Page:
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Tuesday, April 2
Updated: April 3, 12:30 PM ET
Clippers continue rise, but is fall coming?

By Scott Howard-Cooper
Special to

Mathmatically, they are all but eliminated from the playoffs, after a late run to keep it interesting.

Logically, they will be disappointed if the bid falls short, after breaking camp with the postseason as reachable goal.

Michael Olowokandi
It should be an interesting offseason for Michael Olowokandi and the Clippers.
But realistically?

Realistically, the Los Angeles Clippers will have had a successful run even if the Utah Jazz or Seattle SuperSonics claim No. 8 in the Western Conference in a walk, after all that.

A transition at the start, injuries in the middle and, likely, another trip to the lottery at the end. Needing a victory Wednesday in Salt Lake City just to keep the playoffs at their fingertips, in the wake of the 13-point home loss to the Jazz on Saturday. Having to ask themselves the next four months what could have been with a little more maturity and composure in closing games, since they are 0-5 in overtime games.

And it doesn't matter.

The playoffs were a stretch from the start since it would have meant a second consecutive huge improvement, which was possible, as they have shown by making it interesting, but still too far out there. Meanwhile, the goals that were attainable and practical have been reached, the plateaus that have been hit should be illuminated more than the one they won't get. Unless you know of a lot of other franchises who went from 15-67 to pushing .500 in two seasons.

Perspective is everything, even as players claim 2001-02 can't be a success if it includes only 82 games -- "Maybe to other people," Corey Maggette said. "Not to us." Hitting 41-41 will mean a 10-game improvement, which is commendable no matter the results of eight teams still at the front of the line, especially since it will have come with Lamar Odom lasting all of 29 games because of injury and suspension, point guard of the future Keyon Dooling 14 games because of injury and with Elton Brand getting the early grace period to adjust to a new team, even if it didn't seem like he needed it much.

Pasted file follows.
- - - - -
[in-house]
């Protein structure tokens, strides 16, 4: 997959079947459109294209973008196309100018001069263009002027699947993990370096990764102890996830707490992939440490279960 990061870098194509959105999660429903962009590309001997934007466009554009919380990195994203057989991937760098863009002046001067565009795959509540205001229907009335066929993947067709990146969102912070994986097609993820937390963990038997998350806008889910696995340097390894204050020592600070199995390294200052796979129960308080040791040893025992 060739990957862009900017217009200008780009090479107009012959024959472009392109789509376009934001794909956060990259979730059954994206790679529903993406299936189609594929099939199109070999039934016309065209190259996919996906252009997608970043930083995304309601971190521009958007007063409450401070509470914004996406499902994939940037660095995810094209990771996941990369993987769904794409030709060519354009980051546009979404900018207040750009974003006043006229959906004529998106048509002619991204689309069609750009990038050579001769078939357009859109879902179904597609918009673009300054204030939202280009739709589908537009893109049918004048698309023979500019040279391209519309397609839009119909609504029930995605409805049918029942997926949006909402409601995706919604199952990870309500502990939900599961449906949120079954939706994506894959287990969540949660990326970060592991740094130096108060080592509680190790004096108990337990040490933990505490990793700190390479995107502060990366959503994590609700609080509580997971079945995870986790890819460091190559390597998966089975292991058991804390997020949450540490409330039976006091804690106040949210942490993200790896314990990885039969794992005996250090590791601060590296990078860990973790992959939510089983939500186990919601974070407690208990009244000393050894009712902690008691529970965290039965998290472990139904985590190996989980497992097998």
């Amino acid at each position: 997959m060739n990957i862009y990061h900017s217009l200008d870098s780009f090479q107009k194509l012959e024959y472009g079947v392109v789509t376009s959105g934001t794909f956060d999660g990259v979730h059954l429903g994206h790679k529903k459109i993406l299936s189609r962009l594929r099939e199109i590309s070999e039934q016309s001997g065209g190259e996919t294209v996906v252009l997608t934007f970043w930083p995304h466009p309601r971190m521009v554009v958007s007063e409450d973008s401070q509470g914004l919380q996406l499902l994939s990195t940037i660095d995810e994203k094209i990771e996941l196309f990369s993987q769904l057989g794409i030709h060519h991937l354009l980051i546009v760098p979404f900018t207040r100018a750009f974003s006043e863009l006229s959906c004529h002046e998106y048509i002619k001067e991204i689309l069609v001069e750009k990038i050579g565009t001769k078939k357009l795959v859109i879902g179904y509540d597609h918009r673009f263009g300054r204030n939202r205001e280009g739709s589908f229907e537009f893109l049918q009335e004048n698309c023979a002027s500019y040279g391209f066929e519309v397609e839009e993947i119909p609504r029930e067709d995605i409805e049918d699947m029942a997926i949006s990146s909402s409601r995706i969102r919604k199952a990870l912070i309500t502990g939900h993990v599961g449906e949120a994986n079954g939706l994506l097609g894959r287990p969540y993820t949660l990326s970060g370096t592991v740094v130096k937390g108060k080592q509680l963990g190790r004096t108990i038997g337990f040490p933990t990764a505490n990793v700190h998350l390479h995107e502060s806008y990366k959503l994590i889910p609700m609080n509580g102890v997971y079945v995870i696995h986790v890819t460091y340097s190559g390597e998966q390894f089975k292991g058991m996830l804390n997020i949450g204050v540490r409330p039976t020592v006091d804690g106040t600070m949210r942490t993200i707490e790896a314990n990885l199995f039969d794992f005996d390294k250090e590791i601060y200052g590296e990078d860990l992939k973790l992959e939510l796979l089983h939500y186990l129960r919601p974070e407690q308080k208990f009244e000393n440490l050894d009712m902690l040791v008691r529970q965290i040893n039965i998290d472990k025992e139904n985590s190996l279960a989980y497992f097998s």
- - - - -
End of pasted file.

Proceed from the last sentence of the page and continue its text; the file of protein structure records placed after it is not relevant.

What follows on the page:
"If we don't make it, it's not a lost season," Brand said. "We've improved a lot as a team. But if we do make it, it'll be a really successful one.

"We thought from the start that we'd be a good team. Then Odom went down and then Maggette went down, and some people probably thought that would be it for us. But we're still here. Remarkably, we're still here."

For the moment, at least. The offseason is coming -- and there's some crazy rumor going around that the Clippers have had trouble with those in the past. Brand, Michael Olowokandi, Odom, Maggette and Jeff McInnis can all either get extensions or new deals this summer, and don't you just hate it when the anxiety of a regular season is just the prelims to the real events that will determine the future?

It's why all the good news is also potentially the bad news. Fans have dared to believe in big numbers: Olowokandi is showing signs of becoming the factor his backers said he would become in time, Brand is an All-Star and just as likeable off the court, Odom is beloved throughout the organization despite missteps. And all this comes with the additional possibility of having two lottery picks because the Clippers will also exercise an option and grab the one that belongs to the Hawks.